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Silibinin skeletal.svg
Silibinin 3D.png
Systematic (IUPAC) name
Clinical data
AHFS/ International Drug Names
Routes of
Oral Intravenous
CAS Registry Number 22888-70-6 N
ATC code A05BA03
PubChem CID: 31553
ChemSpider 29263 YesY
KEGG D08515 YesY
Chemical data
Formula C25H22O10
Molecular mass 482.44 g/mol
 N (what is this?)  (verify)

Silibinin (INN), also known as silybin (both from Silybum, the generic name of the plant from which it is extracted), is the major active constituent of silymarin, a standardized extract of the milk thistle seeds, containing a mixture of flavonolignans consisting of silibinin, isosilibinin, silicristin, silidianin and others. Silibinin itself is mixture of two diastereomers, silybin A and silybin B, in approximately equimolar ratio.[1] Both in vitro and animal research suggest that silibinin has hepatoprotective (antihepatotoxic) properties that protect liver cells against toxins.[2][3] Silibinin has also demonstrated in vitro anti-cancer effects against human prostate adenocarcinoma cells, estrogen-dependent and -independent human breast carcinoma cells, human ectocervical carcinoma cells, human colon cancer cells, and both small and nonsmall human lung carcinoma cells.[4][5][6][7]

Chemically modified silibinin, silibinin dihydrogen disuccinate disodium (trade name Legalon SIL), a solution for injection, is currently being tested as a treatment of severe intoxications with hepatotoxic substances, such as death cap (Amanita phalloides) poisoning.[8] There is also clinical evidence for the use of silibinin as a supportive element in alcoholic and child grade 'A' liver cirrhosis.[9]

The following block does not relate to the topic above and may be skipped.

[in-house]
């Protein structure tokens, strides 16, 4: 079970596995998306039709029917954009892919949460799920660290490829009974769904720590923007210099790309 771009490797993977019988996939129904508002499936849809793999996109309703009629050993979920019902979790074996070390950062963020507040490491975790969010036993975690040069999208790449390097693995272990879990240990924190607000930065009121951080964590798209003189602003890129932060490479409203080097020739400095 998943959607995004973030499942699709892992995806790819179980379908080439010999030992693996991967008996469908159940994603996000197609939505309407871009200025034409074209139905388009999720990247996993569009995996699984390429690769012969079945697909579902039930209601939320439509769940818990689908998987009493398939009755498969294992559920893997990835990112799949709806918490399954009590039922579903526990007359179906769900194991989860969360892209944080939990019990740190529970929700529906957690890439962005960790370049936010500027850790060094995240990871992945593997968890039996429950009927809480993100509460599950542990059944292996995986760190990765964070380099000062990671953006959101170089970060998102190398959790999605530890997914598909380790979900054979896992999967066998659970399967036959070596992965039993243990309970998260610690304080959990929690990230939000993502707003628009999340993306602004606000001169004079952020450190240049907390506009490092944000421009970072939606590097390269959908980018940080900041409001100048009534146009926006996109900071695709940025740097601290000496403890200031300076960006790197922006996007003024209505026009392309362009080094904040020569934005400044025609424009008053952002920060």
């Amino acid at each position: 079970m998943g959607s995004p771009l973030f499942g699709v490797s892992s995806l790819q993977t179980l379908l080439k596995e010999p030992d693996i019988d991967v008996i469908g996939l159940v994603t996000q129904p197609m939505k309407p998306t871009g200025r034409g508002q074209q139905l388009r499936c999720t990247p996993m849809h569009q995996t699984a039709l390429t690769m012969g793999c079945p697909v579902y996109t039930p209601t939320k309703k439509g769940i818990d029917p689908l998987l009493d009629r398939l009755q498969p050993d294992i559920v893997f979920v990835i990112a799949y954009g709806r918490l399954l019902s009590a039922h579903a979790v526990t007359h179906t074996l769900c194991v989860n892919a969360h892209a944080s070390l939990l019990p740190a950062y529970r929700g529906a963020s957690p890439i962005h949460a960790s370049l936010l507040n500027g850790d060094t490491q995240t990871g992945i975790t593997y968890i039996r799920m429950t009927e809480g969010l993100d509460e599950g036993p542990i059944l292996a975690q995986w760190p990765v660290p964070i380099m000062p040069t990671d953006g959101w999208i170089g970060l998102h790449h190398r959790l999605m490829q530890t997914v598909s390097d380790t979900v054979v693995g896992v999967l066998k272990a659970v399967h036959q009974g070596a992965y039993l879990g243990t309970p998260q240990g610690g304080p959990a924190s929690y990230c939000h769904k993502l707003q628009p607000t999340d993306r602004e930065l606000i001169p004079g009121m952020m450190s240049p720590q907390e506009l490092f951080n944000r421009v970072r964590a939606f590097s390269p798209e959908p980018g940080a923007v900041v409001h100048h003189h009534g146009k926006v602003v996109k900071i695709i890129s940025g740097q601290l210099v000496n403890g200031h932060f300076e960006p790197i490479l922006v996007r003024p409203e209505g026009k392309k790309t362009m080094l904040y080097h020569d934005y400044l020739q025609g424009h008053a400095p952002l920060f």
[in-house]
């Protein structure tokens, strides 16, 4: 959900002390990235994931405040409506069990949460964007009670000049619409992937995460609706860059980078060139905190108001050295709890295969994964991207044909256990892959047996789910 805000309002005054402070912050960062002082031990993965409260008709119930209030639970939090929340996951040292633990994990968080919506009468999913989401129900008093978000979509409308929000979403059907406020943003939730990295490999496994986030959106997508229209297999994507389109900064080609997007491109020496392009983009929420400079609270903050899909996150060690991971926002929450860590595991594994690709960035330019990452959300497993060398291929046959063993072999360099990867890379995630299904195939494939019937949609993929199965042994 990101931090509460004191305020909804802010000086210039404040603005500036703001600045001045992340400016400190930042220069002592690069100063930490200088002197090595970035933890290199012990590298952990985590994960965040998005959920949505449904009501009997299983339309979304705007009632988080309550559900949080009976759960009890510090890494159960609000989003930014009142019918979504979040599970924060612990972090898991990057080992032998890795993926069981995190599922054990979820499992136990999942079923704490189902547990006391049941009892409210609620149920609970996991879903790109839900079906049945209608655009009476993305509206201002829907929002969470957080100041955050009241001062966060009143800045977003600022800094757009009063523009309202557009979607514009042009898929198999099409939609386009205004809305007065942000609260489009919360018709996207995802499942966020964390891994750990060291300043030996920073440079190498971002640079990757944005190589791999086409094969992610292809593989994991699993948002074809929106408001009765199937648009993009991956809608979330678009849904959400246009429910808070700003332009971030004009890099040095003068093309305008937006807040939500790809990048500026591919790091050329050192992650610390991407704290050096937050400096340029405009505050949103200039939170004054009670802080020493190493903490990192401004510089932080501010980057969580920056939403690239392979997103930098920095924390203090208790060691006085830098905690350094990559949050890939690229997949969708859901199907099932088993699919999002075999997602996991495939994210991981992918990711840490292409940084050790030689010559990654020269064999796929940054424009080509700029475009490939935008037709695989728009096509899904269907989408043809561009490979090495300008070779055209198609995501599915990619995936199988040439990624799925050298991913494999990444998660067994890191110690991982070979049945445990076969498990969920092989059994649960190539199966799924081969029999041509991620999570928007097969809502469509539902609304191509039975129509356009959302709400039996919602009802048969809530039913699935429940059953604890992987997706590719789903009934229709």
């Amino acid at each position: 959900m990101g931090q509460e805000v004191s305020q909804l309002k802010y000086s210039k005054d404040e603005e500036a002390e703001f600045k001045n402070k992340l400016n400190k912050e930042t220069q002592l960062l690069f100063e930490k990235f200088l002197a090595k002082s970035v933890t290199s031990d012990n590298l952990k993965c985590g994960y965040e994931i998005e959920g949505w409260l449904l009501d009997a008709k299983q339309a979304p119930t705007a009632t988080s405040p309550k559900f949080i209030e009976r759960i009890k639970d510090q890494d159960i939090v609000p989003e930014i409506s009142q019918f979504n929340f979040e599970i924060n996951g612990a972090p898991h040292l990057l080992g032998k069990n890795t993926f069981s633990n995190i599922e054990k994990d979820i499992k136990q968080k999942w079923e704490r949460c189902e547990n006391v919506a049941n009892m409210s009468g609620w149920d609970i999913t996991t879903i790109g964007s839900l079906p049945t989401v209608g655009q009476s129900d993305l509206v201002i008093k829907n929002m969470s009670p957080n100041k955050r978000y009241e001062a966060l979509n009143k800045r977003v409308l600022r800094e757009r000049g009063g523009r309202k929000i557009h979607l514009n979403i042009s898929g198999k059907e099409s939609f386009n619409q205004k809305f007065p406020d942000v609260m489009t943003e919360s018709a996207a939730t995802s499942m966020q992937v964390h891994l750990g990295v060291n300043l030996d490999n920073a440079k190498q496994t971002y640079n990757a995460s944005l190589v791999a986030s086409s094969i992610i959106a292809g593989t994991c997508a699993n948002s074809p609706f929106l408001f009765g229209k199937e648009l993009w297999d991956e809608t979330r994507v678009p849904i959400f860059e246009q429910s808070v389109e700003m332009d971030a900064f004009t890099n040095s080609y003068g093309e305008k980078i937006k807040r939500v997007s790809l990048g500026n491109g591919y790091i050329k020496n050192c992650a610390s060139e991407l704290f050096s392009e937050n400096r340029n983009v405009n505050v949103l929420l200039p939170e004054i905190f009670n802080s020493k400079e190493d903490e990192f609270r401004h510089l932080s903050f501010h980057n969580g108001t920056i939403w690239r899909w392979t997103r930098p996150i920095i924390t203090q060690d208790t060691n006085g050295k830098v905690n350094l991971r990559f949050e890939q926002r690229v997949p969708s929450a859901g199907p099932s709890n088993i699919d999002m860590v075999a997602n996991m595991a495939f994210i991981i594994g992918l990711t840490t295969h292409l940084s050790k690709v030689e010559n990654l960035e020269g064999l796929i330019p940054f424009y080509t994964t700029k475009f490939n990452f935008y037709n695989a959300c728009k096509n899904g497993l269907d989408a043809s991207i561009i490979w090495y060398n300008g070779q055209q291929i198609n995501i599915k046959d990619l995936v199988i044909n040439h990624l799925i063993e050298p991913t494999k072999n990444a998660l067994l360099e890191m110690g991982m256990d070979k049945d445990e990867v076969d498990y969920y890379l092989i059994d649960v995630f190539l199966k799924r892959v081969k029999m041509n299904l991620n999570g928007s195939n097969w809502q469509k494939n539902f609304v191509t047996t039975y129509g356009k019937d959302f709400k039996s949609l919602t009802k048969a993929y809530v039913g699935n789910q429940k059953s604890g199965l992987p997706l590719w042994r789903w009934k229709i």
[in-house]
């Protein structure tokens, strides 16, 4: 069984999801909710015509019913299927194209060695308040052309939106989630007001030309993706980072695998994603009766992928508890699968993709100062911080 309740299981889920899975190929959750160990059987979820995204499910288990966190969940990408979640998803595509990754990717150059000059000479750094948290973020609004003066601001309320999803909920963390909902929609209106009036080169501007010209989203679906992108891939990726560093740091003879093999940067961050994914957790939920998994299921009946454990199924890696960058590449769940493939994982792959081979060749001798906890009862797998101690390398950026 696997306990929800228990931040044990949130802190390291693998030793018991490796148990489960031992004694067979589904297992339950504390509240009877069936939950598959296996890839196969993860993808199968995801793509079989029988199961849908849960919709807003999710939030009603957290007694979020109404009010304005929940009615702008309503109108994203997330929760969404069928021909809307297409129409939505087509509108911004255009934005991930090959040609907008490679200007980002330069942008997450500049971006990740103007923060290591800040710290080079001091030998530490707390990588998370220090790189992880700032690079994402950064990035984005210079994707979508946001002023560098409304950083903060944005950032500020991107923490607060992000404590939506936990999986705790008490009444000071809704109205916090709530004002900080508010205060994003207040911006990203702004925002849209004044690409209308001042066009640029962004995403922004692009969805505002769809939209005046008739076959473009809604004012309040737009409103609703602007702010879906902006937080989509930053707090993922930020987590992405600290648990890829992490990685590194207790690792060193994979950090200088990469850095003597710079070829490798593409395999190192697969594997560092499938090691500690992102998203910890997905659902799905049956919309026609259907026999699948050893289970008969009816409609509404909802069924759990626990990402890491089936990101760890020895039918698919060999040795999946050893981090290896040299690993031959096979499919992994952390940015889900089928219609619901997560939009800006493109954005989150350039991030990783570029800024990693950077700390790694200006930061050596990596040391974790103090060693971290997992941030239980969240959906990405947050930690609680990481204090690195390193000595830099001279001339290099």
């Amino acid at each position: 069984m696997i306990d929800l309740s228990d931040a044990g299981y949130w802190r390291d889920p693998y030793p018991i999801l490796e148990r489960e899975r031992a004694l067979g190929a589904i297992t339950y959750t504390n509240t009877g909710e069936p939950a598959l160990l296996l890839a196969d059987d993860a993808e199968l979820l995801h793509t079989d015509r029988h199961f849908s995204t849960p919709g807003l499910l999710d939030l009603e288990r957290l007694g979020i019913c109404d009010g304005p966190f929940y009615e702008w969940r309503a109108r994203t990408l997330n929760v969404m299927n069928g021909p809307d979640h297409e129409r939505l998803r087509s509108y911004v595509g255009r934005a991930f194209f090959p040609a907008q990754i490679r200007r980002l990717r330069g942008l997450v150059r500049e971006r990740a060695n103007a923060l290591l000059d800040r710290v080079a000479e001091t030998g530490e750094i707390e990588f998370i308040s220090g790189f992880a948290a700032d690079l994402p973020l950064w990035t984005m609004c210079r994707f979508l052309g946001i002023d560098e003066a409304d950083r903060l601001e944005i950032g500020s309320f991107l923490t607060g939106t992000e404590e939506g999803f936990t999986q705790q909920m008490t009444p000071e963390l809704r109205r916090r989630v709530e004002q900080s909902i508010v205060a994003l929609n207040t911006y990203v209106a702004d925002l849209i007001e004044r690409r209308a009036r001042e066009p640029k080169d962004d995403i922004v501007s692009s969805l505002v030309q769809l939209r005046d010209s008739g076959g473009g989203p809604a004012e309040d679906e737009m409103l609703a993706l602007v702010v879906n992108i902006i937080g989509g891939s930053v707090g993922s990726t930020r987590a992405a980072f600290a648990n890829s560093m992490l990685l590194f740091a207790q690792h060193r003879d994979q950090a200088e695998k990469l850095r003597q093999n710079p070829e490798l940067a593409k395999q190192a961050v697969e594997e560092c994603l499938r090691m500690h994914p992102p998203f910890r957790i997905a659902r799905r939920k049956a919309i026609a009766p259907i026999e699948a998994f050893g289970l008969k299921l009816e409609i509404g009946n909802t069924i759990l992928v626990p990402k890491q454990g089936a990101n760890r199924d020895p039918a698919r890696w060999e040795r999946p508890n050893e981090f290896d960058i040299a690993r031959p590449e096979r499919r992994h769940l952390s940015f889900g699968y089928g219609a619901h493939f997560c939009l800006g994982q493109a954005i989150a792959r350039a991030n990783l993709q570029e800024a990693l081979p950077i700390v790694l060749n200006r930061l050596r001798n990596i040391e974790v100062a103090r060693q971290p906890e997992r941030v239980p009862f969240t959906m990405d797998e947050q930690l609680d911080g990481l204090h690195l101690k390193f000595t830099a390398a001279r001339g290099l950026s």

Poor water solubility and bioavailability of silymarin led to the development of enhanced formulations. Silipide (trade name Siliphos), a complex of silymarin and phosphatidylcholine (lecithin), is about 10 times more bioavailable than silymarin.[10] An earlier study had concluded Siliphos to have 4.6 fold higher bioavailability.[11] It has been also reported that silymarin inclusion complex with β-cyclodextrin is much more soluble than silymarin itself.[12] There have also been prepared glycosides of silybin, which show better water solubility and even stronger hepatoprotective effect.[13] Silibinin has been reported to exert a neuroprotective effect in mice.[14]

Silymarin is the first ingredient in several products sold as herbal telomerase activators, though the research demonstrating silymarin's effectiveness in this regard is proprietary and unpublished.

Silymarin, as other flavonoids, has been shown to inhibit P-glycoprotein-mediated cellular efflux.[15] The modulation of P-glycoprotein activity may result in altered absorption and bioavailability of drugs that are P-glycoprotein substrates. It has been reported that silymarin inhibits cytochrome P450 enzymes and an interaction with drugs primarily cleared by P450s cannot be excluded.[16]


A phase I clinical trial in humans with prostate cancer designed to study the effects of high dose silibinin found 13 grams daily to be well tolerated in patients with advanced prostate cancer with asymptomatic liver toxicity (hyperbilirubinemia and elevation of alanine aminotransferase) being the most commonly seen adverse event.[17]